Some studies observe symptoms of neurotoxicity: convulsions, seizures, hyper/hypo-activity, and hypothermia. In a sulfolane inhalation study on animals, Dr. Blystone reported 37 days mortality in monkeys, chronic lung inflammation in all animals, chronic liver inflammation in rats after 90 days, and decreased white blood cells and mortality in dogs and monkeys.

Responding to news of the refinery closure, Rep. Don Young said, “We see companies like Flint Hills shuttering their operations due to deteriorating conditions caused by diminished supplies and onerous regulation.”
Onerous regulations, like cleaning up after your mess?

“This is a sad day for the entire Interior region and Alaska as a whole,” said Rep. Pete Higgins, R-Fairbanks. “We will be looking to the governor for his leadership in the coming days, which will hopefully address the Dept. of Environmental Conservation decisions that forced Flint Hills into making this announcement. This will have far-reaching impacts economically to the Interior. The news hit us hard and fast today, and we will be working with the governor and the DEC to alleviate the impact to the families and businesses affected by the shutdown.”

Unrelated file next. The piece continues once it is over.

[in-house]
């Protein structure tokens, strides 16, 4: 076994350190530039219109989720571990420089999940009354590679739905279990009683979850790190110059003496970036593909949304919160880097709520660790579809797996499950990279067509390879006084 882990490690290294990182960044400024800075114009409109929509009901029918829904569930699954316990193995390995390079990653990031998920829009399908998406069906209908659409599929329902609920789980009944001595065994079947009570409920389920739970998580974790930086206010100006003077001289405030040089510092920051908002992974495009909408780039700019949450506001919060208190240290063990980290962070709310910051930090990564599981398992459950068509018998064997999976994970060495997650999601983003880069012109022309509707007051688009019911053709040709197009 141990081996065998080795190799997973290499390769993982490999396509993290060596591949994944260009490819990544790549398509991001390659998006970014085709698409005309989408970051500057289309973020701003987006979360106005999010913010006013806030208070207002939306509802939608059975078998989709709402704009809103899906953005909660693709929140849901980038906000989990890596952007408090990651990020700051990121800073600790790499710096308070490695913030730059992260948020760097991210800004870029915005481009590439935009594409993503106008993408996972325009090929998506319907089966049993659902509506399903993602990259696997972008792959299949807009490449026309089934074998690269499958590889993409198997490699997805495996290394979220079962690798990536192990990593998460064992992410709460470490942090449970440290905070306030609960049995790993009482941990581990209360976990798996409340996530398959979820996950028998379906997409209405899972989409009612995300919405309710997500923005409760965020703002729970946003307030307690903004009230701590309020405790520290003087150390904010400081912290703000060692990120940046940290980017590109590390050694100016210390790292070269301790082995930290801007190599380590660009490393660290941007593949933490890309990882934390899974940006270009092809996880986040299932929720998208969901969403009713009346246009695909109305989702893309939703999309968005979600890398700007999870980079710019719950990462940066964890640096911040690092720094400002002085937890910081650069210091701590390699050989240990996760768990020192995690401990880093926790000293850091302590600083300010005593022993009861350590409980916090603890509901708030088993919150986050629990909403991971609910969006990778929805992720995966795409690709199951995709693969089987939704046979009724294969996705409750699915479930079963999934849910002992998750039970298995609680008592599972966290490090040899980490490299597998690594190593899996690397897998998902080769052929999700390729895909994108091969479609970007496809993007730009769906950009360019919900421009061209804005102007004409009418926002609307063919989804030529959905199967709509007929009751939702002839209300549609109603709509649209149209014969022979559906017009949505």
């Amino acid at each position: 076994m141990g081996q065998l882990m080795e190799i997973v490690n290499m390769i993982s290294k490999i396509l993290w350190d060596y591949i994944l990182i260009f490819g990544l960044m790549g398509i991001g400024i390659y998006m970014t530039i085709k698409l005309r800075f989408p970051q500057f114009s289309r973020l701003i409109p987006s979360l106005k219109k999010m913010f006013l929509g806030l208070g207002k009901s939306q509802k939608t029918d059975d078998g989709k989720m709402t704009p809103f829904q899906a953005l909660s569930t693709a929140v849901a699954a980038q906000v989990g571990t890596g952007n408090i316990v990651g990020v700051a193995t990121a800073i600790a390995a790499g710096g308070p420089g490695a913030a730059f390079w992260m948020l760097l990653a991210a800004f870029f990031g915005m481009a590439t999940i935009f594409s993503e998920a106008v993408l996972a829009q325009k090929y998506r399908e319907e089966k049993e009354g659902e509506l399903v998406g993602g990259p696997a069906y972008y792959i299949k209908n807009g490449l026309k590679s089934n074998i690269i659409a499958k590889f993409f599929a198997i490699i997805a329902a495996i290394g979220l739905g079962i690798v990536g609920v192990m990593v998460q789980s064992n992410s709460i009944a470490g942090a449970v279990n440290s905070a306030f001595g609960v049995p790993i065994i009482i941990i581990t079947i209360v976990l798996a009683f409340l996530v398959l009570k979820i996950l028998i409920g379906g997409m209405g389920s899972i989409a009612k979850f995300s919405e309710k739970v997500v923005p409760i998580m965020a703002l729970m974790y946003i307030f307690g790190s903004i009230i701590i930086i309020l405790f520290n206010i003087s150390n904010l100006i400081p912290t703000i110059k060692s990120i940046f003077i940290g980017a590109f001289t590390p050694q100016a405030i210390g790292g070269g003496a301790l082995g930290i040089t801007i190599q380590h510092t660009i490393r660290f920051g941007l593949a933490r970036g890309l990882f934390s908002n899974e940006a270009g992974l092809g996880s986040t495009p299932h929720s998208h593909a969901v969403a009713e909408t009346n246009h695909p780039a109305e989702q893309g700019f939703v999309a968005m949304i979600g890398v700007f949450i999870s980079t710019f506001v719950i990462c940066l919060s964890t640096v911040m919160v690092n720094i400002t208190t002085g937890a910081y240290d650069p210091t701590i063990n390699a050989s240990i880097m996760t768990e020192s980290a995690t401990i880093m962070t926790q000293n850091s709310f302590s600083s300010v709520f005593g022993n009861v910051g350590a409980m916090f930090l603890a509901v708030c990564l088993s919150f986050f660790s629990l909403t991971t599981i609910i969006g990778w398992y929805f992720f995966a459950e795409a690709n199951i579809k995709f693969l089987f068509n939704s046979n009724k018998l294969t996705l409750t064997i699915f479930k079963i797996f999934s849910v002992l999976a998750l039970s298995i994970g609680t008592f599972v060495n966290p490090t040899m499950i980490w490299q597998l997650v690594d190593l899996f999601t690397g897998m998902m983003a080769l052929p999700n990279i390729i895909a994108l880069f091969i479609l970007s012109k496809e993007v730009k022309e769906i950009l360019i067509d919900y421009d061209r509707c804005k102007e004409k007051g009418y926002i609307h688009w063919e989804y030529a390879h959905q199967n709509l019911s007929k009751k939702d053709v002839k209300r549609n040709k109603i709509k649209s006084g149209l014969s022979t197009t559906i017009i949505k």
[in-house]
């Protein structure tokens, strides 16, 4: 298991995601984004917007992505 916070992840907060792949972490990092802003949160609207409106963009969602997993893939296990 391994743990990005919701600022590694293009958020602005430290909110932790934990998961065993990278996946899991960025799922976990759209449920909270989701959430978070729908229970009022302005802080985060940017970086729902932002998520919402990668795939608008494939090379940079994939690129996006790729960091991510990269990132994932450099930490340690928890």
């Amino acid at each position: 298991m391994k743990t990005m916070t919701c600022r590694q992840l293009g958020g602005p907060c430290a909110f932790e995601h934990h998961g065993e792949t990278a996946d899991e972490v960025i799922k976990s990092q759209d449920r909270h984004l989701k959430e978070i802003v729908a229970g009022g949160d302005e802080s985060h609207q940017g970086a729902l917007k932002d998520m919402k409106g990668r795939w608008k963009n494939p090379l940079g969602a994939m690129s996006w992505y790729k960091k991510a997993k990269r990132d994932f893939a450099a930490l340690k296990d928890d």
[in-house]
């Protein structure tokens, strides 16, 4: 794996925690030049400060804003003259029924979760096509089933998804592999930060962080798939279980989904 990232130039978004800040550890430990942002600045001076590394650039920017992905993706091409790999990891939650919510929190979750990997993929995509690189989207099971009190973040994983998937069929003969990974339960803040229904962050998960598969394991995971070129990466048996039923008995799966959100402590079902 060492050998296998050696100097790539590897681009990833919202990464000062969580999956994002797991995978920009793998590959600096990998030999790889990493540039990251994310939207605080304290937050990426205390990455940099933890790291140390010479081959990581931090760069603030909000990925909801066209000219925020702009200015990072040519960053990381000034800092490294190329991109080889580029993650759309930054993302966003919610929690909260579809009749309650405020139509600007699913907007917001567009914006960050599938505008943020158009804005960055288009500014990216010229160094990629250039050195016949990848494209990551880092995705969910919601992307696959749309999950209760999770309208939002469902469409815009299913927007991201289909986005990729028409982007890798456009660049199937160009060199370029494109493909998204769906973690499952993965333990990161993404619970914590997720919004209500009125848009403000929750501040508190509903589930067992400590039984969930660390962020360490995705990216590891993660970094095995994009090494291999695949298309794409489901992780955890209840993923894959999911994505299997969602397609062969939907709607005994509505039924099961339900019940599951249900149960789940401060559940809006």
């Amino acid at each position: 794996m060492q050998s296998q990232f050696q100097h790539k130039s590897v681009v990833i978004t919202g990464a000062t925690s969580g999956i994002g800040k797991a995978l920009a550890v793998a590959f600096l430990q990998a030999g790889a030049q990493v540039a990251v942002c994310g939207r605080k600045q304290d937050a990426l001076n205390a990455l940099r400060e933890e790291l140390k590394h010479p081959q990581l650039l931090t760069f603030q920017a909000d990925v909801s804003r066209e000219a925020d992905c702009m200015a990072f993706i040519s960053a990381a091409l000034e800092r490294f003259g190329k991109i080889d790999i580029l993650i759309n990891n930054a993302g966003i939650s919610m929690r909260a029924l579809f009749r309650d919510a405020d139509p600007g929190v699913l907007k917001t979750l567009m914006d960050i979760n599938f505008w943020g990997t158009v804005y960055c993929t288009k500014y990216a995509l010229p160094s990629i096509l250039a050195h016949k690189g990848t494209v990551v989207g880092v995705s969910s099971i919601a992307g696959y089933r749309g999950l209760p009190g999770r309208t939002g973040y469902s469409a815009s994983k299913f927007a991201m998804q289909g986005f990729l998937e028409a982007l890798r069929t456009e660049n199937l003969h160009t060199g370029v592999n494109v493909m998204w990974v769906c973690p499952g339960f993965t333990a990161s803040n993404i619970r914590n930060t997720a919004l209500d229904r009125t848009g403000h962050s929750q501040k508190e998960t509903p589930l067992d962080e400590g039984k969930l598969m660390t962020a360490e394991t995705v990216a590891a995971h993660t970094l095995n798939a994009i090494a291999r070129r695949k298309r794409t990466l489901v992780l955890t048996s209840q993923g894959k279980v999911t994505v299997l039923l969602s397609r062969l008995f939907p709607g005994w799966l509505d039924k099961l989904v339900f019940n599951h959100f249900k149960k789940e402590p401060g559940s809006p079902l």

Rep. Steve Thompson, R-Fairbanks, said, “The announcement today regarding Flint Hills shutting its doors came as a shock. We will continue to monitor the situation as to loss of jobs, groundwater contamination, and the economic impact this will have on our community.”

But Mike Wenstrup, Chair of the Alaska Democratic Party, said what a lot of Alaskans are thinking: “Interior Alaska knows actions speak louder than words: The Koch Brothers are closing the refinery and tossing Alaska aside while choosing to invest hundreds of millions in political attacks. It shows how little they care about Alaska and Alaskans.”

Ann Farris, an engineer with Alaska DEC who served as on the multiagency team formed to deal with the sulfolane contamination said, “This is the biggest plume of sulfolane groundwater contamination ever, and it’s the biggest groundwater-contamination plume involving an industrial substance in Alaska.”